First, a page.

Bike racing is all fun and games until you’re being paid to do it

In our weekly editorial, CW's Michelle concludes that breaking bikes as a cycling journalist is preferable to breaking bikes as a pro rider

Charlie Quarterman giro
(Image credit: Getty Images)

On Sunday, we published the news that 25-year-old pro Charlie Quarterman was ending his career as a bike racer, citing the stress of contract uncertainty as a major contributing factor. 

The announcement came as a shock: the 2019 National Under-23 time trial champion had captured our imaginations with multiple ‘almost made it’ breakaway sensations during this year’s Giro d’Italia, with Cycling Weekly’s race pundits believing that he might have done enough to get his way back into the sport's top flight.

However, it wasn’t to be. Whilst Quaterman also cited health issues as a piece of the puzzle in his decision to retire, “the contract game” - he said - resulted in a turbulent playing field on which “the stress just doesn’t stop.”

Regular CW contributor, chartered sport psychologist and author of several books tailored towards athlete psychology, Dr Josie Perry, commented on the news - confirming something many of us know, but spend little time truly pondering: “The hard part of being a pro is not the training or racing. It is all the stuff around it.”

Quarterman concludes his career racing for Conti Team Corratec - Selle Italia. Now, imagine the extent of this stress multiplied by a factor of infinity at WorldTour level, and all of a sudden, you’ve got an inkling into what’s making riders like Soudal Quick-Step’s Ilan Van Wilder come out with total PR disaster lines such as “we don’t agree with all this s***” about the impending merger of his team.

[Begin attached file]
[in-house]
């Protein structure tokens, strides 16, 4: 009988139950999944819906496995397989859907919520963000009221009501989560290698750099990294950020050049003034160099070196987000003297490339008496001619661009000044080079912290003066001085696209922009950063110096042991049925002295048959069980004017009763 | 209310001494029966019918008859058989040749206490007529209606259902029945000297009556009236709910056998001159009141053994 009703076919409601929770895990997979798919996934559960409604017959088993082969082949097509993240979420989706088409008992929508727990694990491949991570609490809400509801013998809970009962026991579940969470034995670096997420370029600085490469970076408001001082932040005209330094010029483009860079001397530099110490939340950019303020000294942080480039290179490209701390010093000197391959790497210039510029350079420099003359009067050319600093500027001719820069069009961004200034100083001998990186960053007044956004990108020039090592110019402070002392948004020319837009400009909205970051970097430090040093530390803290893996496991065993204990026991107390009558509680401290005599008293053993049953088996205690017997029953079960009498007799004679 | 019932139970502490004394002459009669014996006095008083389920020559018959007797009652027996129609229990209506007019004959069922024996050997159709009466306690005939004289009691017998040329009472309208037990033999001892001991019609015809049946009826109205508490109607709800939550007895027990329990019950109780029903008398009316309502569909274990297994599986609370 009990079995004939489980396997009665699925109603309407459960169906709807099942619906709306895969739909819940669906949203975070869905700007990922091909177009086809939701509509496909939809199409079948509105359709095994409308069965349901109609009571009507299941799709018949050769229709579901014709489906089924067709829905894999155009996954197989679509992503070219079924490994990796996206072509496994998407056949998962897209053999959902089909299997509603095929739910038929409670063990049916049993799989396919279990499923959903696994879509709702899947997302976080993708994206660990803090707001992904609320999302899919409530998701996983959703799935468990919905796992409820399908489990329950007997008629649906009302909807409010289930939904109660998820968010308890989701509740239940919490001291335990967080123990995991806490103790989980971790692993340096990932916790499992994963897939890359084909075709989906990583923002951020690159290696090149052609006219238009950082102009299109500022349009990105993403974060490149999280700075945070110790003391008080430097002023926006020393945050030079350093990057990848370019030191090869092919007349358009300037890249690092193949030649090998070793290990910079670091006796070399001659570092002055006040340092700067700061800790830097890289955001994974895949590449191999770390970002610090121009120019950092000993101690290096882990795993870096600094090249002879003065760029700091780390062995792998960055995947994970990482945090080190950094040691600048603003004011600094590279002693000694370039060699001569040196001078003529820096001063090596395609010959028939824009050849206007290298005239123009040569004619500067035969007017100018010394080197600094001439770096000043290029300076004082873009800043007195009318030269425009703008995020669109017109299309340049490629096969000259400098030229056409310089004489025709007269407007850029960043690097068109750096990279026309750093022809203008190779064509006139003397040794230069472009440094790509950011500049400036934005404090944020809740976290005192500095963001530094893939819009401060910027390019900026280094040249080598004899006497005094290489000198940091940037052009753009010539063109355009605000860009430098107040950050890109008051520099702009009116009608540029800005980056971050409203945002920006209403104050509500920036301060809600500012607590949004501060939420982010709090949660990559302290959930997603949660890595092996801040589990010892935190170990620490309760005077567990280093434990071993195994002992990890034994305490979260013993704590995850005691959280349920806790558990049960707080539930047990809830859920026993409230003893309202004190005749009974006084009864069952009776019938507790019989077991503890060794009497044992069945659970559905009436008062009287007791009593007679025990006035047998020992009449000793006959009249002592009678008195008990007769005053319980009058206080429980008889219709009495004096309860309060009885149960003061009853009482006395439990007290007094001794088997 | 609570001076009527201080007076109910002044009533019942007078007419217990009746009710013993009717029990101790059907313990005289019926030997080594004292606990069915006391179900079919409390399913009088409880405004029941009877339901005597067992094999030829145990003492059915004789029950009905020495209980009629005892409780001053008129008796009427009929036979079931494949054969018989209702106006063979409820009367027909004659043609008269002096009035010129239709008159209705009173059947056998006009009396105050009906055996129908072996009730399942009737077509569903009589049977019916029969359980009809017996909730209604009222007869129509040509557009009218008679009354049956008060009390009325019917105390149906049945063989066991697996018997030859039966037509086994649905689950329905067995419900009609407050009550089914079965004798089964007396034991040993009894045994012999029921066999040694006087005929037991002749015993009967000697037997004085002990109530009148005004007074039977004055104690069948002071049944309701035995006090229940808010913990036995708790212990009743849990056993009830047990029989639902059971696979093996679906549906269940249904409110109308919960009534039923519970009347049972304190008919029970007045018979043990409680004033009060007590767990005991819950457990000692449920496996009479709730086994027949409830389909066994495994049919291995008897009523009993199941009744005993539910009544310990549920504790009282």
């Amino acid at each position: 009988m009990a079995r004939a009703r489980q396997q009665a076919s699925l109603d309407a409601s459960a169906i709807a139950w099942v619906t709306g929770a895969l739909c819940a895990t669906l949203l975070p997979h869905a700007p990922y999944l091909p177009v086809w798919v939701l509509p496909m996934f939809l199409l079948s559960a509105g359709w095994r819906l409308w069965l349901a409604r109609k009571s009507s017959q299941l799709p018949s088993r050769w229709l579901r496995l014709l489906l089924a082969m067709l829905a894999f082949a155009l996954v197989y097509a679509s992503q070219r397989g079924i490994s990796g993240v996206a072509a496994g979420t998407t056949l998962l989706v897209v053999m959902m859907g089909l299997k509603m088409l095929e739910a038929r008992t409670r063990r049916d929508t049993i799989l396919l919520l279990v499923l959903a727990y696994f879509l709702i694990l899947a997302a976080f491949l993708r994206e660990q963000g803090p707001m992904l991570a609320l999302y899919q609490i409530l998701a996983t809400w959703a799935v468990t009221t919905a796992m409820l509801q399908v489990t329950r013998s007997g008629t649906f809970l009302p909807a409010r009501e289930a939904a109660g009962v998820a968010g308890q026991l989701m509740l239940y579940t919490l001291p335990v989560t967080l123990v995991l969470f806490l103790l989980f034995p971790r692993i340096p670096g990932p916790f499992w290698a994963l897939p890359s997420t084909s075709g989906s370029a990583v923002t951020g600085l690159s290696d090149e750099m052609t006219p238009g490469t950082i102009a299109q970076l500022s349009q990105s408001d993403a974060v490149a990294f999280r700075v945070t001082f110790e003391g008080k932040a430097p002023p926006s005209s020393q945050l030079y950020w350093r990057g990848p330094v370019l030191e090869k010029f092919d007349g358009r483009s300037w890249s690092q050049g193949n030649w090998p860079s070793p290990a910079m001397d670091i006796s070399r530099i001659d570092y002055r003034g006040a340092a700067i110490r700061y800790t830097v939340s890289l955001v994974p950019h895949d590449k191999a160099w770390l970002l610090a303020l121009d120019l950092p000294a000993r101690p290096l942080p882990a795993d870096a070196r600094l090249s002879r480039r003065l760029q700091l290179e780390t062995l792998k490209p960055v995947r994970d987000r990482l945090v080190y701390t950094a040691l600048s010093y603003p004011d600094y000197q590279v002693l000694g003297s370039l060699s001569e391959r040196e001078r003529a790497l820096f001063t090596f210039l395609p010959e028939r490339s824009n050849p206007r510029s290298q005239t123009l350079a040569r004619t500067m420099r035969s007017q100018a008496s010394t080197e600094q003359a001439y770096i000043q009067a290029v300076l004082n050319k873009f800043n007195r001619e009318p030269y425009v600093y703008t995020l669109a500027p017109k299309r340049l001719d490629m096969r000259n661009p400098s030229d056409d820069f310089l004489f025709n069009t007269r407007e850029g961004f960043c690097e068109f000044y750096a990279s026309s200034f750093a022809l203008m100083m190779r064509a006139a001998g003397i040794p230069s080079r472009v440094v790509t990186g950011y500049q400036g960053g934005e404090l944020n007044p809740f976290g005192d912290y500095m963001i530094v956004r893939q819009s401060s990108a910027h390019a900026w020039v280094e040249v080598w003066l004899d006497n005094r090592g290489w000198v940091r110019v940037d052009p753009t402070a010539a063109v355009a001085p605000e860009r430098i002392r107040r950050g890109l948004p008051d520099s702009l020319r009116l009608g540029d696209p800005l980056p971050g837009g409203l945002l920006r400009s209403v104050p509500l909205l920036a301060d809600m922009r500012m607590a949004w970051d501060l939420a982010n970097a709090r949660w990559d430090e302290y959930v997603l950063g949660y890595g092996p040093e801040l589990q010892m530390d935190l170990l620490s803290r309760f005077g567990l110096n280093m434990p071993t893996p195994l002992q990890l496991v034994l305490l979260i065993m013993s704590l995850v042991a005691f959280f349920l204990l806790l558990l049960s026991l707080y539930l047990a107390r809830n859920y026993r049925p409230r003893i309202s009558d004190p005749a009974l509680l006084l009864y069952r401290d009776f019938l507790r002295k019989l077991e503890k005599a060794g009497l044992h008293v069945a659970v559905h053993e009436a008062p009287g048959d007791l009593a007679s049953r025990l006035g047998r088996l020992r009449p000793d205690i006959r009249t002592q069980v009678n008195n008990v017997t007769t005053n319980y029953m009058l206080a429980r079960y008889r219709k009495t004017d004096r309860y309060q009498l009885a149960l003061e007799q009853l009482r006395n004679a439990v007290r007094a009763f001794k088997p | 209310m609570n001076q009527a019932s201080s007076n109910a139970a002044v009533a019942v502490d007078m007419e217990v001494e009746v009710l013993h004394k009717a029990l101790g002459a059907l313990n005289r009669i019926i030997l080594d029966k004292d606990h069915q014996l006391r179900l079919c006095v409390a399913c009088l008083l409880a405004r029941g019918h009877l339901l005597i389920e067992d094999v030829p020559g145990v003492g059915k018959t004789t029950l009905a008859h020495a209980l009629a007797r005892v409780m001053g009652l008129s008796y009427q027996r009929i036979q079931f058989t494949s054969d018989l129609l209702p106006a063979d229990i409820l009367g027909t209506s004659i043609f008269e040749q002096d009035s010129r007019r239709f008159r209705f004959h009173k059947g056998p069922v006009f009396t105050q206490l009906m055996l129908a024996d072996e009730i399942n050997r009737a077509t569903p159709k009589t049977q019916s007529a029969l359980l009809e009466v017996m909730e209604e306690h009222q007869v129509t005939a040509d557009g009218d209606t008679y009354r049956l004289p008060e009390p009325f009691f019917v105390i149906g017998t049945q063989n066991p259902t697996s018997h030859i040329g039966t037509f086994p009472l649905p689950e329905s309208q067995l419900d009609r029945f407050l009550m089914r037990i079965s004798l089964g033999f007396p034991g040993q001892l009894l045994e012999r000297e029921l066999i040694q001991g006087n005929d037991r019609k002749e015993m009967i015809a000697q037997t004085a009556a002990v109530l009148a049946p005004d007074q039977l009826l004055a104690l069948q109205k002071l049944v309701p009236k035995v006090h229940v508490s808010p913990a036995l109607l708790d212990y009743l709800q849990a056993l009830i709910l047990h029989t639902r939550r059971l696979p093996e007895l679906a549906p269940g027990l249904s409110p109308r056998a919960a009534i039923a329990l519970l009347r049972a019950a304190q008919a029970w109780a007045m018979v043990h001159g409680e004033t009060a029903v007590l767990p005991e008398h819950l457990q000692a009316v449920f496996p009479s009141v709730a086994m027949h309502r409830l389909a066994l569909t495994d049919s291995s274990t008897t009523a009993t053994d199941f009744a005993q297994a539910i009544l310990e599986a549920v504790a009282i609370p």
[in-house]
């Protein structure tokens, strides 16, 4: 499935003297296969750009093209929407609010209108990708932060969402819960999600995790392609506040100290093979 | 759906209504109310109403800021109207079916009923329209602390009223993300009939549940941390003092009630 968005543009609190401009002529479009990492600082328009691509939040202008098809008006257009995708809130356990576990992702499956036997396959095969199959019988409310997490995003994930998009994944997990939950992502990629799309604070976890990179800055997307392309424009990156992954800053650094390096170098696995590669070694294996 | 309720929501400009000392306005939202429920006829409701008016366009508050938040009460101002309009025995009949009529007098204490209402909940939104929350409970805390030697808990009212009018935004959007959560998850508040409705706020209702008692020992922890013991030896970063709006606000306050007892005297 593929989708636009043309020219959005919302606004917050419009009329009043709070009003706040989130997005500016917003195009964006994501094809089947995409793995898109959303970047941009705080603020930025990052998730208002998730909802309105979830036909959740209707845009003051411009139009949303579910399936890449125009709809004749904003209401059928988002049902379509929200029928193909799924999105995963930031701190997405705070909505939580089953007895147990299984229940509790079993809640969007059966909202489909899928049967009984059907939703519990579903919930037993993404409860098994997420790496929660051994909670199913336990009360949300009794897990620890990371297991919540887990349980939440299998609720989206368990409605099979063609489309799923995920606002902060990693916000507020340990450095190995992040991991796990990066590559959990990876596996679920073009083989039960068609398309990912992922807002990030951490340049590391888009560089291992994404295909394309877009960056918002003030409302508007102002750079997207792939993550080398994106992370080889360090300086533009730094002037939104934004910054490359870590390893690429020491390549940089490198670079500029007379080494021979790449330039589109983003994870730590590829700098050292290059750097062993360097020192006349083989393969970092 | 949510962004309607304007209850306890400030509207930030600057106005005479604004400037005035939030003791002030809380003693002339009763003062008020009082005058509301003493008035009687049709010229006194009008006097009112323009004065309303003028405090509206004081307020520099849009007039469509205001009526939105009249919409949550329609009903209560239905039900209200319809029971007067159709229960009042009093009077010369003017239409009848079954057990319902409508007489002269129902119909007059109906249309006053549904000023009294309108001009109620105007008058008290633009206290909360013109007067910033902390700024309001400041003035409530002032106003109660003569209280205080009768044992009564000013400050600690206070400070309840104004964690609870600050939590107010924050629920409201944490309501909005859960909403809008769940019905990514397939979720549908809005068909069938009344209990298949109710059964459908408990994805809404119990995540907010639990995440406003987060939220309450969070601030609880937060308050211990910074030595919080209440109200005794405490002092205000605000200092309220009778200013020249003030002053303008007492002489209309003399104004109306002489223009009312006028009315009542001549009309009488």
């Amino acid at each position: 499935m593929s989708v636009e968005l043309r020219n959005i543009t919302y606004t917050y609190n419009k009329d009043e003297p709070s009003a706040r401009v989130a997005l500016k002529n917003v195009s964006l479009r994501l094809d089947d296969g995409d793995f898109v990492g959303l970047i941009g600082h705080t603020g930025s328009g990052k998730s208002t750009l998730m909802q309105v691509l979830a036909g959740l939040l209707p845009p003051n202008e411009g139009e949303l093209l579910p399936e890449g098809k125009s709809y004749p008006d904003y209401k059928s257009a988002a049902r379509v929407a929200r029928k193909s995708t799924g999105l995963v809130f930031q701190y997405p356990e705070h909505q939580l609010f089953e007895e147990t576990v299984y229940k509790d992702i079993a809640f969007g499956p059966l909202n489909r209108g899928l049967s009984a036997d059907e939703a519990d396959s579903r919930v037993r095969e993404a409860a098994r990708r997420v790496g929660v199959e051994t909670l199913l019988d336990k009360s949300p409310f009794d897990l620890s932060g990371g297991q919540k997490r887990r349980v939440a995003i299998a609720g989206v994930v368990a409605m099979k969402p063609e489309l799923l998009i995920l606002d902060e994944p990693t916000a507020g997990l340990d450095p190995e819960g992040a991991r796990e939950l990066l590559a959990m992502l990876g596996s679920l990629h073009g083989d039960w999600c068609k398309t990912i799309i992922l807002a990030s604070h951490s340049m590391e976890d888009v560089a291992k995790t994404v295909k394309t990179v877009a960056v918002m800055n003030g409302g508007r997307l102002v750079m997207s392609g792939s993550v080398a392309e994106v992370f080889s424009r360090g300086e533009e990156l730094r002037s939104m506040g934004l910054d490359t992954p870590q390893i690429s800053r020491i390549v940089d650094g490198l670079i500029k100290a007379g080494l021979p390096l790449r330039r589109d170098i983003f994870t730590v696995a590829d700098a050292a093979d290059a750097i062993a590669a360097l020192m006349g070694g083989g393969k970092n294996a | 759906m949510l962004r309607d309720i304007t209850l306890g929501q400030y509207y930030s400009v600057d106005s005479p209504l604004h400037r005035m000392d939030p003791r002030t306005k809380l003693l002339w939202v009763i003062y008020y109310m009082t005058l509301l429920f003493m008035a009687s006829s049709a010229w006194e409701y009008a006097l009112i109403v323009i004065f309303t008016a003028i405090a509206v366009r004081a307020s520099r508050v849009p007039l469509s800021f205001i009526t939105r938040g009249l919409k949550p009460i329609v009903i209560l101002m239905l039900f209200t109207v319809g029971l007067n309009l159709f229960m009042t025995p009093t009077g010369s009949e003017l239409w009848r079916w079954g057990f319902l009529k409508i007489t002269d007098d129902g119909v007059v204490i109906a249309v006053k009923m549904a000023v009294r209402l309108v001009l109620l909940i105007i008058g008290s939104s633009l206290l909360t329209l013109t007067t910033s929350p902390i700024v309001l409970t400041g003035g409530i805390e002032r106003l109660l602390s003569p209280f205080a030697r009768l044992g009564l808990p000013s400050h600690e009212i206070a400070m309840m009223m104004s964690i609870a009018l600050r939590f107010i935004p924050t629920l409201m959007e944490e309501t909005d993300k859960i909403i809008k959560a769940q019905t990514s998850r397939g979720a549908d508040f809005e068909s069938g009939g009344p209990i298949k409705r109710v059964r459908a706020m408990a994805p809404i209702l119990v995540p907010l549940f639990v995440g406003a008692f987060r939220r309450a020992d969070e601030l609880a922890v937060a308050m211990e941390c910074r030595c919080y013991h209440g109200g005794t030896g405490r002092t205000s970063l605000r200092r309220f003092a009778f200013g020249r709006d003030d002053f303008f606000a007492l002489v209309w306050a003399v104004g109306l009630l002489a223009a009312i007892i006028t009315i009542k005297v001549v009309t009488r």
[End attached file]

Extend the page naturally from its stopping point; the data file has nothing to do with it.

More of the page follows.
Reports about a potential merger with Jumbo-Visma continue to circulate, with a matter of weeks to go before the UCI will release a list of confirmed WorldTour teams - the very real risk being one one less spot available at the highest level if the amalgimation does go ahead. That’s not just one less jersey for us to rate next year, it’s 45 riders vying for 30 spots, as well as mechanics, soigneurs, drivers, chefs, social media admins, press officers - everyone - picturing themselves in the interview chair competing for a job next year.

The life of a professional cyclist looks like the dream from afar: as many bikes as you can break, more lycra than you could ever wear, and the daily task of riding your bike for as many hours as the training plan dictates.

However, there's always a threat of the whole enterpirse collapsing around your ears. From a ill timed crash to the fragile business you work for folding at a moments notice. Some stress can be good to sharpen the mind and provoke focus but the kind you can barely, if at all, control usually isn't. Being a professional rider is stressful for all the wrong reasons. 

On balance - not that I've ever had or ever will have the talent or opportunity to choose - I think I’ll stick with the ‘cycling journalist’ option - which still means occasionally breaking bikes, just looking a lot less fast in the process.

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